Food stocksWhen the war broke out, the village had some food in stock. The farmlands in Dabba Selama, especially those on the high plain, are relatively productive and farmers had cereals in their granaries.
Not far from the village, at the foot of steep slopes, there are springs. The farmers use these for small-scale irrigation. With its rugged terrain, good rainfall and warm temperatures, the area is also suitable for keeping livestock.
Many farmers from the village traded fruit, selling it at nearby markets when there was no active fighting.
Ability to hideAt the end of 2020, when the war front came close to Dabba Selama, the farm households abandoned their homesteads. They fled to the gorges and mountains with their livestock, flatbread and food supplies, including flour, spices, coffee and salt.
Before leaving, the farmers dug pits in the ground and hid the grain bags they had in their houses. Old men, who are traditionally perceived to be less exposed to brutalities by the military, took the responsibility to supervise the houses in the village. Fortunately the fighting did not come close. In nearby villages, this strategy went wrong and it’s reported that elders were massacred , but not so in Dabba Selama.
Tough timesThis is not to say the residents of Dabba Selama did not endure hardship. The community struggled to produce food. Many farmlands in Dabba Selama were not cultivated on time in 2021 and 2022 due to the war. It was difficult to get seeds and fertiliser.
Farmers mainly sowed teff grass (Eragrostis tef) in the absence of other seeds. Compared to other crops, teff gives lower yields per farmland area.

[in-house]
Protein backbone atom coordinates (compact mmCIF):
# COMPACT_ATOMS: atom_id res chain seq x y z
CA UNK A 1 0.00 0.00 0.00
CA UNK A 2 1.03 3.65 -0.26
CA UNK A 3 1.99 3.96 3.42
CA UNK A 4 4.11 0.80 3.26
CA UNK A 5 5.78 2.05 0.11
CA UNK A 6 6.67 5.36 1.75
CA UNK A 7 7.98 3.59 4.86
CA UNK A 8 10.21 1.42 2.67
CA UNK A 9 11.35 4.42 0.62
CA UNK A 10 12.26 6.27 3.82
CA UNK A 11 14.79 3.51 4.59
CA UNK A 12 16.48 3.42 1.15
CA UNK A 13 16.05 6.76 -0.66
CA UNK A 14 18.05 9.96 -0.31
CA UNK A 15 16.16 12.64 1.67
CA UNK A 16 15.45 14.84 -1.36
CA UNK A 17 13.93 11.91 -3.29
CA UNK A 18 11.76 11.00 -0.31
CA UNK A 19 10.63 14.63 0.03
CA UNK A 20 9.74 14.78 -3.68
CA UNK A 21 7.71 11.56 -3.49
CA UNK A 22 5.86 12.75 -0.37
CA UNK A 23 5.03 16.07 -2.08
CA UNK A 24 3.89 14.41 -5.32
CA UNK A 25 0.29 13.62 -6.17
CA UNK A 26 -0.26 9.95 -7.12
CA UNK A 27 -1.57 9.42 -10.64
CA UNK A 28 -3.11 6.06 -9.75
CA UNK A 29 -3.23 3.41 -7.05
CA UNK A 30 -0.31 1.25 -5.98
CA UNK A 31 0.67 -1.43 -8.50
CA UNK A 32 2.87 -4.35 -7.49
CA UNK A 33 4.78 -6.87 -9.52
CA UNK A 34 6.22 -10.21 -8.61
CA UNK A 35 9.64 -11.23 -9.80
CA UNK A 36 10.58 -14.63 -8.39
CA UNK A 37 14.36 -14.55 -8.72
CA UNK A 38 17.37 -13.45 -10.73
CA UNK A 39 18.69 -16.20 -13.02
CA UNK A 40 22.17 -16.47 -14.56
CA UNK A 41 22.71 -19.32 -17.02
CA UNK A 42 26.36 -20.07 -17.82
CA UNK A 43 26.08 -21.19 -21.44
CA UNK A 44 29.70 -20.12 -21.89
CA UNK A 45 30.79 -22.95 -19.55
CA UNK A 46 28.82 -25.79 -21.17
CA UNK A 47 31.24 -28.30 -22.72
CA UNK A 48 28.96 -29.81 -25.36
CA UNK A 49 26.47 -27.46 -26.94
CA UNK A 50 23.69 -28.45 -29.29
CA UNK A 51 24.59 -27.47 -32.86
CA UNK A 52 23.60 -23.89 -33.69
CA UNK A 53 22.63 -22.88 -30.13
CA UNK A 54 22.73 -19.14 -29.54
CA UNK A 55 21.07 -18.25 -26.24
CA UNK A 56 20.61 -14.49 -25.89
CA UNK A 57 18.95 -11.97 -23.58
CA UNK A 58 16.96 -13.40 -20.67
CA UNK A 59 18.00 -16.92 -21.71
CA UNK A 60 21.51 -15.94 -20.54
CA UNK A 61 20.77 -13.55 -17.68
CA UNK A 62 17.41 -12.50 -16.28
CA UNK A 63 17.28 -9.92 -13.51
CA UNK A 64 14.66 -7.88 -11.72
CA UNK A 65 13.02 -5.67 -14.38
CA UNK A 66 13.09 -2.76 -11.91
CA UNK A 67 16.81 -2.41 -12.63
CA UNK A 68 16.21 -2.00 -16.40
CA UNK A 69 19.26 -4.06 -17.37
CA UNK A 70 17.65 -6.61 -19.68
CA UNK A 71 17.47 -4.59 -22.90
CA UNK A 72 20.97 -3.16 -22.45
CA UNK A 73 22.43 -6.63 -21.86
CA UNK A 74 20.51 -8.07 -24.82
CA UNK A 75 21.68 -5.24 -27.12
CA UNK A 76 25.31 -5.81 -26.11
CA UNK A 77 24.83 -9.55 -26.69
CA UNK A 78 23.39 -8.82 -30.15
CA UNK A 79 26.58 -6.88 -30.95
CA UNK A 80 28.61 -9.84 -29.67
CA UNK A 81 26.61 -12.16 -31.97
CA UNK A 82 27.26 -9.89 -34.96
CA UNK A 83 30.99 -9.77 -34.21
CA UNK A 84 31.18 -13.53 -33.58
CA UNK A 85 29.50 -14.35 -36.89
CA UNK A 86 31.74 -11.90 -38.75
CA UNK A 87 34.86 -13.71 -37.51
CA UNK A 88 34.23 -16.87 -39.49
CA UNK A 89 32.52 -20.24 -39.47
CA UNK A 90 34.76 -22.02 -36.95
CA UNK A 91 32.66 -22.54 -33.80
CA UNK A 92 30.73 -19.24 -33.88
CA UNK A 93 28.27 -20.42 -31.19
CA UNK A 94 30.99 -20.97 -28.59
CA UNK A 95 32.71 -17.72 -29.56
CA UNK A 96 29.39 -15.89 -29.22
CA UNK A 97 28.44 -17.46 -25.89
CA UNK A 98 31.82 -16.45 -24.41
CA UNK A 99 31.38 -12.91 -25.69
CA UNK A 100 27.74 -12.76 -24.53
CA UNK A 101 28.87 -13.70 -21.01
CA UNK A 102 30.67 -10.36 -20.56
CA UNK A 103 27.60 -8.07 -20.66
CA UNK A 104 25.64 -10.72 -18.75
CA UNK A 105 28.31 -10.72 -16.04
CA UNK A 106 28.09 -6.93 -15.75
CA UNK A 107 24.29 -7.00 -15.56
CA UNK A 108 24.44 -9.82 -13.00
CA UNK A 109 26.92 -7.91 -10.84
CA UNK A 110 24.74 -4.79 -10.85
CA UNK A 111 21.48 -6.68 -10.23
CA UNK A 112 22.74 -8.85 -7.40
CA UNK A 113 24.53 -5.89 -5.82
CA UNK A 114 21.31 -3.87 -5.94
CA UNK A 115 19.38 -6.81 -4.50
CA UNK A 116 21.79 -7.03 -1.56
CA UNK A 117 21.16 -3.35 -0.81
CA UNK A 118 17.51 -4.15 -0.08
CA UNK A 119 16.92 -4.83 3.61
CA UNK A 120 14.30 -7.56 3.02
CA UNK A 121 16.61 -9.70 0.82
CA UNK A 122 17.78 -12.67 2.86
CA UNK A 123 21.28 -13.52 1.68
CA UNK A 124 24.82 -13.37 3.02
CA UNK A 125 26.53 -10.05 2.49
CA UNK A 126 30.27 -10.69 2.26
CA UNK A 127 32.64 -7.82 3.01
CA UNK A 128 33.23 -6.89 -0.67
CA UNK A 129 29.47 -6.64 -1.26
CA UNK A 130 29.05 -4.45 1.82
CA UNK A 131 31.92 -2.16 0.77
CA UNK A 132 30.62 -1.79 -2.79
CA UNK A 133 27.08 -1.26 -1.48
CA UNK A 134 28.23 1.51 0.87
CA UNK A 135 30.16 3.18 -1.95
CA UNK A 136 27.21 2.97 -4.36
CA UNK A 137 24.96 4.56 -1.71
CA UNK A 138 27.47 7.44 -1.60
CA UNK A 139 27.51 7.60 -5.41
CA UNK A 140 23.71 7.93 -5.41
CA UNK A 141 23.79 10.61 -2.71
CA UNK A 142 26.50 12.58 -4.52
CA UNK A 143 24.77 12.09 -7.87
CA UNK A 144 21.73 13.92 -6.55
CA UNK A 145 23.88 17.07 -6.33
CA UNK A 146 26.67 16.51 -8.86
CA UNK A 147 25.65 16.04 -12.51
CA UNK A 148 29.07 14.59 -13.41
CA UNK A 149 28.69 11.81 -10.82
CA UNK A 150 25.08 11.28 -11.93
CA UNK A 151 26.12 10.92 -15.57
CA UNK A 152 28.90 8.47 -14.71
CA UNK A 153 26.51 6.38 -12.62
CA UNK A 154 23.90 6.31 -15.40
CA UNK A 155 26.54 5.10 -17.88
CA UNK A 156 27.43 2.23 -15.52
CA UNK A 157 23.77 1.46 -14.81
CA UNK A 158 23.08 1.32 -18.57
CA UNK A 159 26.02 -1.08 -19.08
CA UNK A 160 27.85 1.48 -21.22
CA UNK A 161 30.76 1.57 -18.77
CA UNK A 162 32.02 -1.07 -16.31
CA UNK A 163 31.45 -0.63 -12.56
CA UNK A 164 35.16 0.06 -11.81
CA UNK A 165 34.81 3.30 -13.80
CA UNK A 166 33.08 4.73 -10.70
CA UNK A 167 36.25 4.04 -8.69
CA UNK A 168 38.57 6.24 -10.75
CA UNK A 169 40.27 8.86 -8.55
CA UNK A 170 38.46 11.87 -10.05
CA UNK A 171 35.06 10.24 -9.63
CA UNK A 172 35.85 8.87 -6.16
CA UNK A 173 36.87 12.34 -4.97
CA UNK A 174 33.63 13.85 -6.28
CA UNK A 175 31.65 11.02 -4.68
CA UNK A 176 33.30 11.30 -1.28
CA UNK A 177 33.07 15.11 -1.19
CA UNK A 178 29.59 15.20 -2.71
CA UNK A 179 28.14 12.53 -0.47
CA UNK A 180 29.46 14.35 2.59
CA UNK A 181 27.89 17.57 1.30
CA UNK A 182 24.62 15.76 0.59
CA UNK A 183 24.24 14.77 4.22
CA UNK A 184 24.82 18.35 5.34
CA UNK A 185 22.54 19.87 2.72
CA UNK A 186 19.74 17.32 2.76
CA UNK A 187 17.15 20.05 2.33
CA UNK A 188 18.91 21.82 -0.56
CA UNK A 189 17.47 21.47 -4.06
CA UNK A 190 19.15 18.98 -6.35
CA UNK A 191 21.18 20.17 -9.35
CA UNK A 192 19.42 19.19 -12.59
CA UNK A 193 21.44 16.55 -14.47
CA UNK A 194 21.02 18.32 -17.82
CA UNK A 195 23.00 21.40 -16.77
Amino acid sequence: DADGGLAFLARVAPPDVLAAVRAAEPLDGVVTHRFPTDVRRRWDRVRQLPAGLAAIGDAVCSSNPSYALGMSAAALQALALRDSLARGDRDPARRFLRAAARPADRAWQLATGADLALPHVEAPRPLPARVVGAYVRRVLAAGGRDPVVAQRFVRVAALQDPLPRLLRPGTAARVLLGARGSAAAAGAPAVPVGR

The seed shortage was partly due to hunger. Many households had to eat the grain seeds they had conserved from previous harvests.
Crops were poorly managed because of the war, and the yield of 2022 was worse than any year at peace time, given the total absence of agricultural inputs.
In addition, reforestation areas and natural forests were affected by wood harvesting and charcoal preparation made necessary by poverty. Over the 30 years before the war, a strong effort had been made to regreen Tigray as part of sustainable land management.
Finally, owing to the blockade on the region, commodities were expensive for the villagers. At the worst point, the sale price of an ox would barely purchase 50kg of grain. Only the better-off residents could afford the market prices.
Natural and social capitalUltimately though, Dabba Selama has suffered less from the human-made starvation than other villages in Tigray due to its isolation and its location. The village had a good economic situation, allowing farmers to maintain their social capital and social bonds.
Jan Nyssen , Professor of Geography, Ghent University ; Biadgilgn Demissie , Postdoctoral researcher, Université Libre de Bruxelles (ULB) ; Emnet Negash , Doctoral researcher, Ghent University ; Hailemariam Meaza , Assistant Professor, Mekelle University ; Sofie Annys , Postdoctoral researcher, Ghent University ; Tesfaalem Gebreyohannes , Associate Professor at the Department of Geography and Environmental Studies, Mekelle University , and Zbelo Tesfamariam , Assistant Professor, Mekelle University This article is republished from The Conversation under a Creative Commons license. Read the original article.